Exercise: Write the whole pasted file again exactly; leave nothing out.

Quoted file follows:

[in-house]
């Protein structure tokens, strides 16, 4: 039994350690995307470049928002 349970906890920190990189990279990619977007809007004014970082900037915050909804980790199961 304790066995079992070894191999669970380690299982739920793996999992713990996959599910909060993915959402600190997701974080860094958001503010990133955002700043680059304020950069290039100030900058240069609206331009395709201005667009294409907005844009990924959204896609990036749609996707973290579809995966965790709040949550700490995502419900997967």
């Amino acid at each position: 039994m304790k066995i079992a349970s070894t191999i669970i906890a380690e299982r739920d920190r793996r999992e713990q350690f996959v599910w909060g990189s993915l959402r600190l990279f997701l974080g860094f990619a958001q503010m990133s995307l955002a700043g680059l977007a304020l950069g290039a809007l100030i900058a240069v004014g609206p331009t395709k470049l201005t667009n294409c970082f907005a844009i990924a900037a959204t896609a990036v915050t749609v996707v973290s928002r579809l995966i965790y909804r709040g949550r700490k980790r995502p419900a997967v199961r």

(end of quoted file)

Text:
[in-house]
């Protein structure tokens, strides 16, 4: 039994350690995307470049928002 349970906890920190990189990279990619977007809007004014970082900037915050909804980790199961 304790066995079992070894191999669970380690299982739920793996999992713990996959599910909060993915959402600190997701974080860094958001503010990133955002700043680059304020950069290039100030900058240069609206331009395709201005667009294409907005844009990924959204896609990036749609996707973290579809995966965790709040949550700490995502419900997967």
């Amino acid at each position: 039994m304790k066995i079992a349970s070894t191999i669970i906890a380690e299982r739920d920190r793996r999992e713990q350690f996959v599910w909060g990189s993915l959402r600190l990279f997701l974080g860094f990619a958001q503010m990133s995307l955002a700043g680059l977007a304020l950069g290039a809007l100030i900058a240069v004014g609206p331009t395709k470049l201005t667009n294409c970082f907005a844009i990924a900037a959204t896609a990036v915050t749609v996707v973290s928002r579809l995966i965790y909804r709040g949550r700490k980790r995502p419900a997967v199961r």